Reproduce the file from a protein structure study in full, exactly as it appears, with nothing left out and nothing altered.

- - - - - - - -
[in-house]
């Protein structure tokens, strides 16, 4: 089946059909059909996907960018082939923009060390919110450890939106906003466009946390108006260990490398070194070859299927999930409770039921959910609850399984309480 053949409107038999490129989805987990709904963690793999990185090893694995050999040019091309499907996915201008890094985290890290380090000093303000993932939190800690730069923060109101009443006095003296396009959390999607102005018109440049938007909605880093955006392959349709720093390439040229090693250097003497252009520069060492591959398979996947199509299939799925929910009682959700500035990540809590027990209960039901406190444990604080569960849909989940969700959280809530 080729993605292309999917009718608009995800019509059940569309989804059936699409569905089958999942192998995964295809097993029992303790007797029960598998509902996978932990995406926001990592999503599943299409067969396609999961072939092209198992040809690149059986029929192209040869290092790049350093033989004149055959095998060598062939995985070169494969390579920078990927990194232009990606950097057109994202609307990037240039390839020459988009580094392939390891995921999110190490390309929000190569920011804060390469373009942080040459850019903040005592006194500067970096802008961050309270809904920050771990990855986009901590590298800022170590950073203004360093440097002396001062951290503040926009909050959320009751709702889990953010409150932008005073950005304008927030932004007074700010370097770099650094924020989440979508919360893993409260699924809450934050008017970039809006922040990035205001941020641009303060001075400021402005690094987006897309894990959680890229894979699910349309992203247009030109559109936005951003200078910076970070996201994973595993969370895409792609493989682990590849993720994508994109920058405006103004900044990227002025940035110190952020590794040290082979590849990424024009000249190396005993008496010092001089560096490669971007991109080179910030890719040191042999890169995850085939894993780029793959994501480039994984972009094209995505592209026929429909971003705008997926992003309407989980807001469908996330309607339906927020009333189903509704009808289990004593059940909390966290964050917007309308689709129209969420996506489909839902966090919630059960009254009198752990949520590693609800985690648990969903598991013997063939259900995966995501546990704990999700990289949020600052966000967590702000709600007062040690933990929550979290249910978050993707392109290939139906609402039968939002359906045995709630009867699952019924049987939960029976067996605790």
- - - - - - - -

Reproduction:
[in-house]
């Protein structure tokens, strides 16, 4: 089946059909059909996907960018082939923009060390919110450890939106906003466009946390108006260990490398070194070859299927999930409770039921959910609850399984309480 053949409107038999490129989805987990709904963690793999990185090893694995050999040019091309499907996915201008890094985290890290380090000093303000993932939190800690730069923060109101009443006095003296396009959390999607102005018109440049938007909605880093955006392959349709720093390439040229090693250097003497252009520069060492591959398979996947199509299939799925929910009682959700500035990540809590027990209960039901406190444990604080569960849909989940969700959280809530 080729993605292309999917009718608009995800019509059940569309989804059936699409569905089958999942192998995964295809097993029992303790007797029960598998509902996978932990995406926001990592999503599943299409067969396609999961072939092209198992040809690149059986029929192209040869290092790049350093033989004149055959095998060598062939995985070169494969390579920078990927990194232009990606950097057109994202609307990037240039390839020459988009580094392939390891995921999110190490390309929000190569920011804060390469373009942080040459850019903040005592006194500067970096802008961050309270809904920050771990990855986009901590590298800022170590950073203004360093440097002396001062951290503040926009909050959320009751709702889990953010409150932008005073950005304008927030932004007074700010370097770099650094924020989440979508919360893993409260699924809450934050008017970039809006922040990035205001941020641009303060001075400021402005690094987006897309894990959680890229894979699910349309992203247009030109559109936005951003200078910076970070996201994973595993969370895409792609493989682990590849993720994508994109920058405006103004900044990227002025940035110190952020590794040290082979590849990424024009000249190396005993008496010092001089560096490669971007991109080179910030890719040191042999890169995850085939894993780029793959994501480039994984972009094209995505592209026929429909971003705008997926992003309407989980807001469908996330309607339906927020009333189903509704009808289990004593059940909390966290964050917007309308689709129209969420996506489909839902966090919630059960009254009198752990949520590693609800985690648990969903598991013997063939259900995966995501546990704990999700990289949020600052966000967590702000709600007062040690933990929550979290249910978050993707392109290939139906609402039968939002359906045995709630009867699952019924049987939960029976067996605790």